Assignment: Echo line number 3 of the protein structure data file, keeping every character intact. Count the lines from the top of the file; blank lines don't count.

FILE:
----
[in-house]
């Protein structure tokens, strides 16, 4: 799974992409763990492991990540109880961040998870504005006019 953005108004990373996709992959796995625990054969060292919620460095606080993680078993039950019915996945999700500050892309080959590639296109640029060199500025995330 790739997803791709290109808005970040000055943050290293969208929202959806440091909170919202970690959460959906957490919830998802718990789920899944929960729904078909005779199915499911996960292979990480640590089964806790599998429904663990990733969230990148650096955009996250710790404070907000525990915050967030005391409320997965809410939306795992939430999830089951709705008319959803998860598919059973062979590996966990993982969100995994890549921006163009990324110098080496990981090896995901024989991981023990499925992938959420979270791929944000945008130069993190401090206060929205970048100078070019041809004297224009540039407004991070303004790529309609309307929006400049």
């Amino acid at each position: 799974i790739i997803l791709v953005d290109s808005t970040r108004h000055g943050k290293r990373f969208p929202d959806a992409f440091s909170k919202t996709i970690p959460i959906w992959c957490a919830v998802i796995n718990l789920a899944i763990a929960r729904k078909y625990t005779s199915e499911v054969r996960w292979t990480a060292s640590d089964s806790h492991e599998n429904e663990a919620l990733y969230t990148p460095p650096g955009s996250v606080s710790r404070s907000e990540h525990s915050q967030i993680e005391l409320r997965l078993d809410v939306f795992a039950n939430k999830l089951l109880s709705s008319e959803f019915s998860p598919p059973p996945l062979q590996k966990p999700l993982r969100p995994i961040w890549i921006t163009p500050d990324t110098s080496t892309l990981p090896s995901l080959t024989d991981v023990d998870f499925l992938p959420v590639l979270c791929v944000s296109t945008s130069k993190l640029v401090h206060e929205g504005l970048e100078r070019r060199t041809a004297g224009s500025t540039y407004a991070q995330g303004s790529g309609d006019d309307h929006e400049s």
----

């Amino acid at each position: 799974i790739i997803l791709v953005d290109s808005t970040r108004h000055g943050k290293r990373f969208p929202d959806a992409f440091s909170k919202t996709i970690p959460i959906w992959c957490a919830v998802i796995n718990l789920a899944i763990a929960r729904k078909y625990t005779s199915e499911v054969r996960w292979t990480a060292s640590d089964s806790h492991e599998n429904e663990a919620l990733y969230t990148p460095p650096g955009s996250v606080s710790r404070s907000e990540h525990s915050q967030i993680e005391l409320r997965l078993d809410v939306f795992a039950n939430k999830l089951l109880s709705s008319e959803f019915s998860p598919p059973p996945l062979q590996k966990p999700l993982r969100p995994i961040w890549i921006t163009p500050d990324t110098s080496t892309l990981p090896s995901l080959t024989d991981v023990d998870f499925l992938p959420v590639l979270c791929v944000s296109t945008s130069k993190l640029v401090h206060e929205g504005l970048e100078r070019r060199t041809a004297g224009s500025t540039y407004a991070q995330g303004s790529g309609d006019d309307h929006e400049s």